Yamaha: At The Back Of The Pack No More

Its profits and stock are soaring, but can it hold its own in Asia's promising markets?

When motorcycle racing superstar Valentino Rossi inked a deal to ride a Yamaha in the 2004 Moto Grand Prix series, some questioned the judgment of the six-time world champion. After all, Yamaha hadn't won a championship in 11 years, while Rossi had won all three of his titles in the MotoGP class riding Hondas. It didn't take the 26-year-old Italian long to prove skeptics wrong. By last October, Rossi had delivered Yamaha a rare title. This year, Rossi has won nine of 12 races and is poised to retain his crown -- all on a Yamaha.

Rossi's exploits are invaluable publicity for Yamaha Motor Co. But the manufacturer of motorcycles, mopeds, and engines for boats, snowmobiles, and jet skis, has a lot more to boast about. It completed a three-year financial restructuring program last December, and that has made it a surprise favorite of Tokyo investors. For the 12 months to Sept. 20, Yamaha's shares rose by 35%, compared with 14% for transport equipment stocks listed on the Tokyo Stock Exchange. "The company is blooming," says Noriyuki Matsushima, an analyst at Nikko Citigroup in Tokyo.

Experts credit Yamaha management for getting a grip on its finances and focusing firmly on profitability -- and on raising the quality of its motorcycles and other products. The company entered the new millennium in a parlous state, losing ground to rivals and weighed down by debt. Today it's leaner than it has been in years. "We realized we had to start trimming the fat if we were going to become a grade-one company," says Takashi Kajikawa, the 36-year Yamaha veteran who took over as president in January.

In the past three years, the company has cut costs by 30% and reduced debt from $2.3 billion to a more manageable $970 million. Those savings have gone right to the bottom line. Four years ago the company posted net profits of $69 million -- less than 1% of sales. By contrast, in July Yamaha raised its earnings forecasts for the year ending Dec. 31 from $422 million to $539 million, on revenues of $11.9 billion.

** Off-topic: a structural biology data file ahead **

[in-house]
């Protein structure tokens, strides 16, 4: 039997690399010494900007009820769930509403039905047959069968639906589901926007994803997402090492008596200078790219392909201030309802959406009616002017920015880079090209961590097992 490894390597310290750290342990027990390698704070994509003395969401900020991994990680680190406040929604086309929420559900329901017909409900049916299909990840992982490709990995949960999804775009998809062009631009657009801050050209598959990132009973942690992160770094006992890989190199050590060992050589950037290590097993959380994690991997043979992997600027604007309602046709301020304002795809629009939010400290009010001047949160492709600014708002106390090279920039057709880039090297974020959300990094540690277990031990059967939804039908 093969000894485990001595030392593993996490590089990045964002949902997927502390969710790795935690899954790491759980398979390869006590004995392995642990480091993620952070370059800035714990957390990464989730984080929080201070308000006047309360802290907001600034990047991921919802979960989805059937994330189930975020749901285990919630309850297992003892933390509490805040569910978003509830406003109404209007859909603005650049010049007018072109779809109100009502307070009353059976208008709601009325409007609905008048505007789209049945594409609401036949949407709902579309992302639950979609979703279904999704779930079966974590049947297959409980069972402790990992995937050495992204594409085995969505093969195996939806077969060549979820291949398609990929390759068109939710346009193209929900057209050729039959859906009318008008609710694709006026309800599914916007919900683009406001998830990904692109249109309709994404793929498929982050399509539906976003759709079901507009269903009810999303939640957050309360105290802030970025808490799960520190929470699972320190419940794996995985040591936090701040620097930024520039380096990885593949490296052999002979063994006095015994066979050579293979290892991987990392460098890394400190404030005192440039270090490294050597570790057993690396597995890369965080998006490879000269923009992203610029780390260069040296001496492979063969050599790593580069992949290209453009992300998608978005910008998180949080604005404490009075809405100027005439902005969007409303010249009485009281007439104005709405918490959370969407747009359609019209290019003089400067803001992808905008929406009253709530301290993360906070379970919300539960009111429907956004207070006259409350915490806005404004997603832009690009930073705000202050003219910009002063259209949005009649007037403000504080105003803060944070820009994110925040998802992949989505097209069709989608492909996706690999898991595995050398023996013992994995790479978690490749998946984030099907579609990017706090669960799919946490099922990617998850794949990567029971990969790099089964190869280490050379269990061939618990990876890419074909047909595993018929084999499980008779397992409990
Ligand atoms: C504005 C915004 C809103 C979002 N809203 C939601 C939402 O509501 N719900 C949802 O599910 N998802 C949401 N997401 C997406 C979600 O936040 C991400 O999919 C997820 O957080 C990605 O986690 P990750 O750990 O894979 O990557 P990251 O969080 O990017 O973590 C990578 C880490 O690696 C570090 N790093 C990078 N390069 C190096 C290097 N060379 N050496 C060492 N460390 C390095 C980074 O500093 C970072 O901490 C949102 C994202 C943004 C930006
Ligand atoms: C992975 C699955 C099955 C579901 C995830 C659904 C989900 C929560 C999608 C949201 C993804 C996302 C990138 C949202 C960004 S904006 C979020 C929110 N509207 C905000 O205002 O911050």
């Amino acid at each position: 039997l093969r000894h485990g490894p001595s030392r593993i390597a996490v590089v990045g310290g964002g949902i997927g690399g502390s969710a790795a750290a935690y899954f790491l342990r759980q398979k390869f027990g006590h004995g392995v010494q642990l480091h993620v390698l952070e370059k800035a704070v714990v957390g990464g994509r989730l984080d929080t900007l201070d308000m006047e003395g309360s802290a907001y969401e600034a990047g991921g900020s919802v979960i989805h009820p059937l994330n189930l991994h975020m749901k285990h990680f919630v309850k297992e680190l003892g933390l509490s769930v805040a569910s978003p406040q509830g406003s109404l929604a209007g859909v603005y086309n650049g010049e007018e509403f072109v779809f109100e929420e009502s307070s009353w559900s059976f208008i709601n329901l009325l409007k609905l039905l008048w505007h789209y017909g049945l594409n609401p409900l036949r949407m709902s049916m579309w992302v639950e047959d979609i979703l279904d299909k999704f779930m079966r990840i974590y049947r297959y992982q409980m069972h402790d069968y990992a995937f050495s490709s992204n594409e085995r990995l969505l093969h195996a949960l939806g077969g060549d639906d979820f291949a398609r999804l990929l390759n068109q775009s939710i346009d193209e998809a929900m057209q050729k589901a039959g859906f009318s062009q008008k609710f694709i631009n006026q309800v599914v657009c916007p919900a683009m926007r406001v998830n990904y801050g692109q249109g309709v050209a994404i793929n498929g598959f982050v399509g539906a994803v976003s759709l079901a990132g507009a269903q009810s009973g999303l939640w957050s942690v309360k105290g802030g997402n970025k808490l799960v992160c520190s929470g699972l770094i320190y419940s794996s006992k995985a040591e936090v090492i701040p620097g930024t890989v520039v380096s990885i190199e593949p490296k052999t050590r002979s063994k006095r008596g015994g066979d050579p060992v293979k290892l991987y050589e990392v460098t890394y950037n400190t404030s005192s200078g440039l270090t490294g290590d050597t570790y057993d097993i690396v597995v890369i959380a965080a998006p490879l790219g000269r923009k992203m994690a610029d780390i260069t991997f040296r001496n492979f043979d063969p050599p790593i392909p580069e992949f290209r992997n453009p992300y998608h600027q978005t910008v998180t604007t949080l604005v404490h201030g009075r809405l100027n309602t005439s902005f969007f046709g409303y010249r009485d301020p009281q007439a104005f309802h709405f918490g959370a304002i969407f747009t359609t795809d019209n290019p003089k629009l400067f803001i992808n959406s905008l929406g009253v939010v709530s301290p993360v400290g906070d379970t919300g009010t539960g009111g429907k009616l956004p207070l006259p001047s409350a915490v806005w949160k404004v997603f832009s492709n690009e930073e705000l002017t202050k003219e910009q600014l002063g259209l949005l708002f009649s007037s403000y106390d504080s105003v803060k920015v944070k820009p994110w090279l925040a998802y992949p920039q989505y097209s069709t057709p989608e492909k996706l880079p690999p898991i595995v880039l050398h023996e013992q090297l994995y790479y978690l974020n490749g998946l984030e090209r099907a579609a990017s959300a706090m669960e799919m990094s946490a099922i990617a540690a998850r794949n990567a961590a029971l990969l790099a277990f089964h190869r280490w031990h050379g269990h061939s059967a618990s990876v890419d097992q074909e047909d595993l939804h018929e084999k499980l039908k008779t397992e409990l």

Some of the company's turnaround was pure good luck. In 2001 a big rival in the outboard motor business, U.S.-based Outboard Marine Corp., went bankrupt. Now, Yamaha's once-struggling marine business is a big profit spinner. It is expected to earn $213 million this year. Yamaha's all-terrain vehicles, the mainstay of the power products division, are delivering double-digit margins.


With finances sound, Yamaha is concentrating on expanding its motorcycle business, which accounts for 60% of sales. Since demand for motorbikes is flat or shrinking in Japan, Europe, and the U.S., the company is targeting emerging markets. In Southeast Asia, Yamaha plans to increase sales from 1.6 million to 3 million by the end of 2007. It will also step up plans to lure first-time customers into its outlets by adding Internet cafés and clothing boutiques to 500 of its motorbike dealerships.

Still, taking on Honda Motor Co. (HMC ) and other rivals will be tougher than beating them on the racetrack. Honda, Suzuki, and Kawasaki are also trying to rev up Asia sales. "Yamaha's success will depend on how much the motorbike business can grow in Asia, but everyone is scrambling for part of the same pie," says Kunihiko Shiohara, an analyst at Goldman, Sachs & Co. (GS ) in Tokyo. On Sept. 18, Valentino Rossi reminded Yamaha it can't always be a winner. Racing in Japan and needing only to finish first or second to take a seventh world title, he crashed.

By Hiroko Tashiro and Ian Rowley in Tokyo

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